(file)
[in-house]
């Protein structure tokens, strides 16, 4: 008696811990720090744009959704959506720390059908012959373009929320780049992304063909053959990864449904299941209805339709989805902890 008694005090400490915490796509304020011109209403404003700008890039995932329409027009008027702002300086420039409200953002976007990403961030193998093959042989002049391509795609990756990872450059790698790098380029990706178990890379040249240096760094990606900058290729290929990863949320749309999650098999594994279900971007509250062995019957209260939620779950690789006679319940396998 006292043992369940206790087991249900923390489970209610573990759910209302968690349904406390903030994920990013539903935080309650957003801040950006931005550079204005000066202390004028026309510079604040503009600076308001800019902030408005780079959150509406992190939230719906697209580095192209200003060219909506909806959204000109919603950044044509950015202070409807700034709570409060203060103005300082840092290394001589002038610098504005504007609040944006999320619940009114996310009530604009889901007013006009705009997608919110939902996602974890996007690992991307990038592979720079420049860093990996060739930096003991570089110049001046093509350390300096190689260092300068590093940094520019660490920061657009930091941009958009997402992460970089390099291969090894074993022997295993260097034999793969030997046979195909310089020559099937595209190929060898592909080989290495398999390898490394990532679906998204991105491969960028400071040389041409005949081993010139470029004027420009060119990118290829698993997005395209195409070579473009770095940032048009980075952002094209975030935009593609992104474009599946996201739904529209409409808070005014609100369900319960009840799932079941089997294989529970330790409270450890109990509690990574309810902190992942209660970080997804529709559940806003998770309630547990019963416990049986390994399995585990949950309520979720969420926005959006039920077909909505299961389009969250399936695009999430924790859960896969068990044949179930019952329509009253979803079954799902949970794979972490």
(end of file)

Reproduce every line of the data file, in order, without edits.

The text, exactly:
[in-house]
């Protein structure tokens, strides 16, 4: 008696811990720090744009959704959506720390059908012959373009929320780049992304063909053959990864449904299941209805339709989805902890 008694005090400490915490796509304020011109209403404003700008890039995932329409027009008027702002300086420039409200953002976007990403961030193998093959042989002049391509795609990756990872450059790698790098380029990706178990890379040249240096760094990606900058290729290929990863949320749309999650098999594994279900971007509250062995019957209260939620779950690789006679319940396998 006292043992369940206790087991249900923390489970209610573990759910209302968690349904406390903030994920990013539903935080309650957003801040950006931005550079204005000066202390004028026309510079604040503009600076308001800019902030408005780079959150509406992190939230719906697209580095192209200003060219909506909806959204000109919603950044044509950015202070409807700034709570409060203060103005300082840092290394001589002038610098504005504007609040944006999320619940009114996310009530604009889901007013006009705009997608919110939902996602974890996007690992991307990038592979720079420049860093990996060739930096003991570089110049001046093509350390300096190689260092300068590093940094520019660490920061657009930091941009958009997402992460970089390099291969090894074993022997295993260097034999793969030997046979195909310089020559099937595209190929060898592909080989290495398999390898490394990532679906998204991105491969960028400071040389041409005949081993010139470029004027420009060119990118290829698993997005395209195409070579473009770095940032048009980075952002094209975030935009593609992104474009599946996201739904529209409409808070005014609100369900319960009840799932079941089997294989529970330790409270450890109990509690990574309810902190992942209660970080997804529709559940806003998770309630547990019963416990049986390994399995585990949950309520979720969420926005959006039920077909909505299961389009969250399936695009999430924790859960896969068990044949179930019952329509009253979803079954799902949970794979972490």